WhatsApp will drop subscription fees
Facebook-owned messaging app has no plans to launch ads, but testing tools to talk to businesses
Mobile messaging service WhatsApp, owned by Facebook Inc, said it will no longer charge annual subscription fees and plans to test tools to allow users to communicate directly with businesses and organizations via the app.
WhatsApp, which has 900 million users worldwide and works across different types of phones, said it does not plan to launch third-party advertising to generate revenue.
It only charges an annual subscription fee of 99 U.S. cents or the equivalent, which is waived for the first year, and said it would end its subscription fees over the next several weeks.
It will test tools that allow users to communicate with businesses and organizations on WhatsApp, rather than through text messages and phone calls.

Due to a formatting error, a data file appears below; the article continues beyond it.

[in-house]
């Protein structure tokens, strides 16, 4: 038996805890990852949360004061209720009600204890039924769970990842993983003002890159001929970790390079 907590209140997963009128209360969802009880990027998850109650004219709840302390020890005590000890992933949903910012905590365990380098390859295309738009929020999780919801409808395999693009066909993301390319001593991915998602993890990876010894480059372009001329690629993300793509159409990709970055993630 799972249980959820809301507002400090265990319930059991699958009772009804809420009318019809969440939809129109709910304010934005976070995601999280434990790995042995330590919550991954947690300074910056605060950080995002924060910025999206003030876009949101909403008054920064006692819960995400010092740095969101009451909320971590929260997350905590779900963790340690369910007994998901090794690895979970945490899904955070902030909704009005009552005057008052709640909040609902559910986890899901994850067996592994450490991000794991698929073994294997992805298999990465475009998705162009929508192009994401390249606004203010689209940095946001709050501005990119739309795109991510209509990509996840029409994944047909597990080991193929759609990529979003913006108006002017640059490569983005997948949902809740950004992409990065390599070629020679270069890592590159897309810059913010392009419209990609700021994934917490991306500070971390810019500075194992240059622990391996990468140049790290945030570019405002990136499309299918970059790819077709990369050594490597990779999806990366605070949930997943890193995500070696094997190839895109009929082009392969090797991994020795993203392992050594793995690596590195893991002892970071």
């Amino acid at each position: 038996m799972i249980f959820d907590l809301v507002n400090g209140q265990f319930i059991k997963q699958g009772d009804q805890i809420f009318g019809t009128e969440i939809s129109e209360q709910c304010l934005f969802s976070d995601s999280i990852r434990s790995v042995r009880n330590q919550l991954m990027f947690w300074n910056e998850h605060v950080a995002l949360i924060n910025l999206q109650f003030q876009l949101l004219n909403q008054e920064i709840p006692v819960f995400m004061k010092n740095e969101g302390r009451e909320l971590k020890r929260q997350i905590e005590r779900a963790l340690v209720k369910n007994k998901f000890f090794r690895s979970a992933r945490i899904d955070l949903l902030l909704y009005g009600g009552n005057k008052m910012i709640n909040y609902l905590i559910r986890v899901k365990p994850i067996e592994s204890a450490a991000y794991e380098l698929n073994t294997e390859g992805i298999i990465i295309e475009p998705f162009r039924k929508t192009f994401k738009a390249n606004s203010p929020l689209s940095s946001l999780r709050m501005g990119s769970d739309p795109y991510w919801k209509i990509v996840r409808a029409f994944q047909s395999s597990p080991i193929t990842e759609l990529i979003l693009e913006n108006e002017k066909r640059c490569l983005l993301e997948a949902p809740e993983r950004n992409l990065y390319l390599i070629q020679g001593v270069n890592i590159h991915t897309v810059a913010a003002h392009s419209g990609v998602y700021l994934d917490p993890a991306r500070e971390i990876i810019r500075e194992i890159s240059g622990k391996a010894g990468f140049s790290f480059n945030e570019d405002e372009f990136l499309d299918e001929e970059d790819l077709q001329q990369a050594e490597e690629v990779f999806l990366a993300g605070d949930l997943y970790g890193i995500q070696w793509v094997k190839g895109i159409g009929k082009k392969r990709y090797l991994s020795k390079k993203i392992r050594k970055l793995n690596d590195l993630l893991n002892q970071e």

"That could mean communicating with your bank about whether a recent transaction was fraudulent, or with an airline about a delayed flight," WhatsApp said on its blog on Monday.
WhatsApp was one of the first apps to let people send and receive text messages on smartphones, bypassing network charges, making it increasingly popular among younger users. It is facing growing competition from messaging app services offered by Google among others.